range of academics with political views across the spectrum condemned the threat
tactics of ISZ and Im Tirtzu and restated the basic principles of academic
And there is more to come. It is understood that now that the
sociologists and political scientists have been dealt with, the next targeted
groups are philosophers and Israeli historians. And there are plenty of
journalists out there who are quite happy to publish this information without
checking any of the facts, as has been so evident during the past
Universities exist not only to teach a profession. They also exist
to make their students socially and politically aware, and actively involved in
the debates concerning the society and state in which they live.
critical discourse and constant challenging of accepted theories, there would be
little point in having social science and humanities faculties. And as long as
the views which are taught do not break the law and do not incite violence, it
is incumbent on our students and researchers to cover the broadest possible
spectrum of views.
The fact that the country’s universities also house
some of the most extreme right-wing professors, under the guise of the
Professors for a Strong Israel organization, is conveniently forgotten by ISZ,
Im Tirtzu and like-minded organizations. If you agree with them, you are a
patriot (self-appointed), but if you hold a different opinion you are a traitor
and should be fired.
Their assertion that only like-minded people are
hired for academic positions is not only nonsensical, it is insulting to the
country’s universities and research centers, which enjoy international prestige
for the high quality of their research.
Over a period of almost 15 years
I have been involved in the hiring and promotion of many academics, and I can
state categorically that at no time has the political preferences or opinions of
a candidate ever been part of the decision-making process. The quality of a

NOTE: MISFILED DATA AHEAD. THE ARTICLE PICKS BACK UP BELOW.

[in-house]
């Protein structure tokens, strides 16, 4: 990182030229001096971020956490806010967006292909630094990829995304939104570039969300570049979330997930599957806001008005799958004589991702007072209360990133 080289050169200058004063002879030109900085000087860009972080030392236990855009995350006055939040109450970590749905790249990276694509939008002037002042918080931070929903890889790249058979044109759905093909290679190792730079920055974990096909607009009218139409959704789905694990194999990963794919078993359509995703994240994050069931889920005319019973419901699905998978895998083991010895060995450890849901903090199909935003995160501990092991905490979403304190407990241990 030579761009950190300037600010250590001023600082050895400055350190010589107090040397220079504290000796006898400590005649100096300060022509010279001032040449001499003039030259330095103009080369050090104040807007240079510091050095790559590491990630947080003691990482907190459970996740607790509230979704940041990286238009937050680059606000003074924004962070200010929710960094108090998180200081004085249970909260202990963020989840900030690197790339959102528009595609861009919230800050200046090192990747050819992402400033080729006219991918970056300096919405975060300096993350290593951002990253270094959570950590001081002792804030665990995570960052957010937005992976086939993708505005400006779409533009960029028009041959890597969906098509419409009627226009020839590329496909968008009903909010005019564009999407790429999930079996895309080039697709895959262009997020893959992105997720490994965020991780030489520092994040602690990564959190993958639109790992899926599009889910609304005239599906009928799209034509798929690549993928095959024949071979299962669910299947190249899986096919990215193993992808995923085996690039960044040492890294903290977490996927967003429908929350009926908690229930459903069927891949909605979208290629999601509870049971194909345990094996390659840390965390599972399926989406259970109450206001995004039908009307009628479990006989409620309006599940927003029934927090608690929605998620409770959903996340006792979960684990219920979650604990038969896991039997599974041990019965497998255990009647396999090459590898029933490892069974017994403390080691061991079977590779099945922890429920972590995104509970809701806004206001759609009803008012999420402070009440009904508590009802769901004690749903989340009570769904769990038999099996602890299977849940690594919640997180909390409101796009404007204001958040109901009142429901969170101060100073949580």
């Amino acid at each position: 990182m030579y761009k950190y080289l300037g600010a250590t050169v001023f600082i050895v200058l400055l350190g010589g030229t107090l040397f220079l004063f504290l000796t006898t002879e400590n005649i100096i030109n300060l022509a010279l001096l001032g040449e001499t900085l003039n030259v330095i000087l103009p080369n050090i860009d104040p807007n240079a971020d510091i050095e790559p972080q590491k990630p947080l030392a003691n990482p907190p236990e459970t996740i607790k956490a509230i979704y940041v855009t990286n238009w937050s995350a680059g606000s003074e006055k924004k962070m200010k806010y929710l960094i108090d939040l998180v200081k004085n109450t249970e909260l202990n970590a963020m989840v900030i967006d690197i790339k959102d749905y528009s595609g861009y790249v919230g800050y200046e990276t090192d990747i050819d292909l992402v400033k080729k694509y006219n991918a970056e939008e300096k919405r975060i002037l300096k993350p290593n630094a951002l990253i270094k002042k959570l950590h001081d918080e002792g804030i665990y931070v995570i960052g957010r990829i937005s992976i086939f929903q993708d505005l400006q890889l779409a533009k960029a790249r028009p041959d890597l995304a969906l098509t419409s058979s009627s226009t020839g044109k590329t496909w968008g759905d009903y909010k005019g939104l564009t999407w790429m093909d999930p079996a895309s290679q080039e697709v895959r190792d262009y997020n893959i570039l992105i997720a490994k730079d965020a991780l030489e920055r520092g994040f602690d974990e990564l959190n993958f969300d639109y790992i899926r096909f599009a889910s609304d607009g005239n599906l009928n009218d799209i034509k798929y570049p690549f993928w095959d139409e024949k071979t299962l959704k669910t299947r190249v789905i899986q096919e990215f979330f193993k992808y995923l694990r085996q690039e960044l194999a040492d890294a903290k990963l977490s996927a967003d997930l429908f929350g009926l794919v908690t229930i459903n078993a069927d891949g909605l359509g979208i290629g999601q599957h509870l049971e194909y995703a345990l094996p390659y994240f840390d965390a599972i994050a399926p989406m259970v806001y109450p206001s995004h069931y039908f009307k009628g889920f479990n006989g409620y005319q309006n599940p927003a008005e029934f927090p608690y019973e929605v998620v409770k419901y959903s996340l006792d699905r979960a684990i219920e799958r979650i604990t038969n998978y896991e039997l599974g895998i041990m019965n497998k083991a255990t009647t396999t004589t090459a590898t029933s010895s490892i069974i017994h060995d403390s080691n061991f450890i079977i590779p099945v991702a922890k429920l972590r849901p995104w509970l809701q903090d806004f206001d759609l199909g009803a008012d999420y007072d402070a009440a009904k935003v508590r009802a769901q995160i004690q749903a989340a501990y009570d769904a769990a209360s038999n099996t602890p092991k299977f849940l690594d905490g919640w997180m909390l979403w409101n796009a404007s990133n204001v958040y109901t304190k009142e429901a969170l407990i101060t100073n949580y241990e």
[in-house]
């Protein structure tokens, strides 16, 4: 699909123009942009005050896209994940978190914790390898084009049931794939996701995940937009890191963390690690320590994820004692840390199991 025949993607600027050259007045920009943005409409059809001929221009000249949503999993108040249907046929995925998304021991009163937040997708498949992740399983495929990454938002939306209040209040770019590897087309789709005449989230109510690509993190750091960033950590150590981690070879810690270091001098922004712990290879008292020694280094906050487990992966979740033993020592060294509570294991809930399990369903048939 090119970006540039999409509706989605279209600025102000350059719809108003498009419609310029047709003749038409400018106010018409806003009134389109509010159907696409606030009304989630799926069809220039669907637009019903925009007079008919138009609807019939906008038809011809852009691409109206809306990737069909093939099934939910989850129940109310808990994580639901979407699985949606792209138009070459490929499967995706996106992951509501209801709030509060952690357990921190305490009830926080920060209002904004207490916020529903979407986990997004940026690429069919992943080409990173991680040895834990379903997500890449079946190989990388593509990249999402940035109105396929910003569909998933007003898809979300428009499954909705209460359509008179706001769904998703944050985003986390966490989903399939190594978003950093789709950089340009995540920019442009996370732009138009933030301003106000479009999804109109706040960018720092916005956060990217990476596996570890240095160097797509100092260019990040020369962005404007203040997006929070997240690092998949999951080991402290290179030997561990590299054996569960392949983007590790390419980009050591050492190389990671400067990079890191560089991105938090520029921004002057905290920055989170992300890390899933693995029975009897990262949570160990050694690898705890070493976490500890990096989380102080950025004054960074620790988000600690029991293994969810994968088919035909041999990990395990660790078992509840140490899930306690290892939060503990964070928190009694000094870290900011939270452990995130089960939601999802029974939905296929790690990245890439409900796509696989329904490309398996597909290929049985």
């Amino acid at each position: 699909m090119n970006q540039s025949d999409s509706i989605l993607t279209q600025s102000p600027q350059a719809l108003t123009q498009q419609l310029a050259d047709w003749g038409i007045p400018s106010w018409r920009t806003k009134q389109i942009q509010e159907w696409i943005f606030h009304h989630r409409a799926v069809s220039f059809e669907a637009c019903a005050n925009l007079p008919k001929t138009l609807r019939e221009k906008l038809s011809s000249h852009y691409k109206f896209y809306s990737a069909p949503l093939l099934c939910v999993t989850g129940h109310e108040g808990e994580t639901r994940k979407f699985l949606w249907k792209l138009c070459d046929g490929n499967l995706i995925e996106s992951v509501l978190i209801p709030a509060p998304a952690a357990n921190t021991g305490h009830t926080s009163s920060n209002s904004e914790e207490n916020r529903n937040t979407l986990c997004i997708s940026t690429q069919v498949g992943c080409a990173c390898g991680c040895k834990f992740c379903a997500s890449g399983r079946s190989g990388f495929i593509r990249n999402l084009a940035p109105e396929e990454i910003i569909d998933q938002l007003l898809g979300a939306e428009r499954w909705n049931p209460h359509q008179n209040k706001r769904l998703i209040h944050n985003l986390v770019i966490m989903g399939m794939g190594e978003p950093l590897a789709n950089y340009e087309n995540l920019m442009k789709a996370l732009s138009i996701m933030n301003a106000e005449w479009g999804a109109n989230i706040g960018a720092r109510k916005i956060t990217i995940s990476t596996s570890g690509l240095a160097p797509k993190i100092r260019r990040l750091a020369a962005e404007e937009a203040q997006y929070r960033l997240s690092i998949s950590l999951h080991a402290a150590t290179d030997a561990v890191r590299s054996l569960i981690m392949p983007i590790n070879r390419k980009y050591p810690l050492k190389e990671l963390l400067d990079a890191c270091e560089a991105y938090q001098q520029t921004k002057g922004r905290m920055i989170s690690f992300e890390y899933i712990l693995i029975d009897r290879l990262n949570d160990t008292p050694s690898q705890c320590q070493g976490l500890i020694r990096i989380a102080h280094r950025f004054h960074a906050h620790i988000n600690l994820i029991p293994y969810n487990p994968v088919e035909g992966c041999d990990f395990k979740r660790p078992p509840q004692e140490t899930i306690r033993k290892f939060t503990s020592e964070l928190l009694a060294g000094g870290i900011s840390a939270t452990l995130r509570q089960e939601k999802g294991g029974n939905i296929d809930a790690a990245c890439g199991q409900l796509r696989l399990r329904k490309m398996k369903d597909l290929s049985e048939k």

person’s research, his/her international prestige and the recommendations
received from academic peers are the sole criteria, and it is harmful and
damaging to suggest anything else. It would indeed behoove our academic
institutions to become more transparent about the promotion and tenure process
so that this false argument could be buried once and for all.
Not only do
ISZ and Im Tirtzu threaten freedom of expression and academic freedom, they are
doing great harm to Israel’s reputation as a place of open debate and diversity
of opinion. This damage is far greater than that caused by a small number of
Israeli professors who have supported an academic boycott – a stance rejected by
99 percent of Israel’s academic community regardless of their political
positions and opinions.
Of even greater concern is the fact that their
activities are creating an environment in which both students and faculty, by
their own admission, are beginning to feel afraid of voicing their own opinions
and to feel physically threatened as well.
It is time for all those who
believe in freedom of speech to stand up and voice their clear opposition to
those who would try to deny it. The use of false and selective information by
ISZ, Im Tirtzu and Isracampus, the atmosphere of threat which they are creating
and their use of misinformed foreign donors to promote their political cause is
finally being exposed for what it really is – a threat to the democratic fabric
of a vibrant and dynamic State of Israel.
The writer is professor of
political geography at Ben-Gurion University and editor of the International
Journal, Geopolitics. He is also dean of the Faculty of Humanities and Social
Sciences at BGU, one of the founders of the Department of Politics and
Government – the target of the Im Tirtzu report – and has represented Israel’s
universities in the UK against all attempts to impose an academic boycott.